Black Mustard – Benefits and Uses Overview
Black mustard (Brassica negra) is also known as brown mustard, California rape, Chinese mustard, Indian mustard, white mustard, and wild mustard. This plant is cultivated in many parts of the More...
When you’re stressed out and your head starts to pound, you can gulp down a pain-reliever – but what if you could make your headache go away by simply sniffing a fragrance? Research has proven that certain scents calm us, banishing headaches and even lowering blood pressure. This is the basis for aromatherapy, an ancient art that’s made a big comeback in the alternative medicine world.
Aromatherapy is the use of scents—often in the forms of essential oils distilled from herbs and flowers—to heal or soothe some part of the body or mind. Aromatherapy was popular with the ancient Egyptians who embalmed with essential oils and also offered them as sacrifices to the gods. Archaeologists have also discovered evidence that the Eqyptians and ancient Greeks used scents, or aromatherapy, for medicinal purposes, too.
Our sense of smell is closely linked with some very primitive and very important parts of the brain. Doctors have found that people who lose their sense of smell—through sinus infections or brain injuries—often develop psychological problems. The limbic system, which allows us to detect some 10,000 different aromas, is also the part of the brain that controls emotions, moods, memory, and learning.
And studies have proven that specific aromas affect us in specific ways. For example, the scent of jasmine stimulates beta brain waves, which are good for alertness and problem-solving. That means a whiff of jasmine might help you do better on a tough test. Lavender, on the other hand, triggers more alpha brain waves, lulling us to sleep—or possibly banishing that stress-related headache.
Many people use aromatherapy to manage stress and the symptoms of stress, including high blood pressure, anxiety, and insomnia. Most essential oils contain more than 100 component ingredients, and each can have a different effect on the body. Essences that contain esters, like chamomile, are soothing to the body. Those that contain terpenes, like citrus and black pepper, are stimulating. Some aromatherapy oils also have antibacterial, anti-viral, and antiseptic properties.
Aromatherapy essential oils are often available at health food stores and online vitamin outlets. The best value will be in oils that are pure and not mixed other oils. Look for certified organic aromatherapy oils, which are untainted by pesticides or other contaminants.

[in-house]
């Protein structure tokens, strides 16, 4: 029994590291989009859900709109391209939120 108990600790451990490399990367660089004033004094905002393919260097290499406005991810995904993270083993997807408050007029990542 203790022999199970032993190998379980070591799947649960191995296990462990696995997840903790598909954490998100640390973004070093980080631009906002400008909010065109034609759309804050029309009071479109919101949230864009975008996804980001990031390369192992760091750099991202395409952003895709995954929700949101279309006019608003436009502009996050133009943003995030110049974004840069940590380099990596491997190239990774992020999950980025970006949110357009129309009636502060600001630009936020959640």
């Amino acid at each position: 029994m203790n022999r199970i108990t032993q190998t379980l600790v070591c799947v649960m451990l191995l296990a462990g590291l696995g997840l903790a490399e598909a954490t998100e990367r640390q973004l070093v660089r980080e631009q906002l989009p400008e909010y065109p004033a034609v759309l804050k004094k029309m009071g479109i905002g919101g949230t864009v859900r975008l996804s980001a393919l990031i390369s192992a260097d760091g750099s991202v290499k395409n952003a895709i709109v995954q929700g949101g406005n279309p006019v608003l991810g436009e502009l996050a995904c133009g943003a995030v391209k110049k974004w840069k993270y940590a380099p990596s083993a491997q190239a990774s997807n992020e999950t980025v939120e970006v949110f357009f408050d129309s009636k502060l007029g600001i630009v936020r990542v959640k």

Aromatherapy is considered a relatively safe alternative medicine practice, so you can safely experiment to see how different scents affect you. Lavender, lemon, peppermint, and chamomile are scents you might find pleasing and therapeutic. Try lemon when you first wake up, and peppermint when your mind feels muddled. To treat yourself, pour a few drops onto a cloth handkerchief and inhale the aroma. Don’t use aromatherapy oils on your bare skin, though; most would need to be mixed with a carrier oil before use so they won’t irritate your skin.
Aromatherapy can be fun to use. You might even find that you work more efficiently with a pleasant scent in the air: a Japanese study found that workers exposed to the invigorating scent of lemon cut their number of errors in half! And of course, your new aromatherapy hobby will make your house smell great.
The information on this site it intended for general inquiry and informational purposes only and should not be considered a substitute for medical advice, diagnosis, or treatment. If you think you, or those under your care, are ill or in need of health care, please seek immediate medical attention. Always consult a doctor or other competent licensed clinical for specific advice about medical treatments for yourself or those under your care. Any use of, or reliance in any way upon, the information contained in the AlternativZ site and/or accessed through this site is solely at your own risk.
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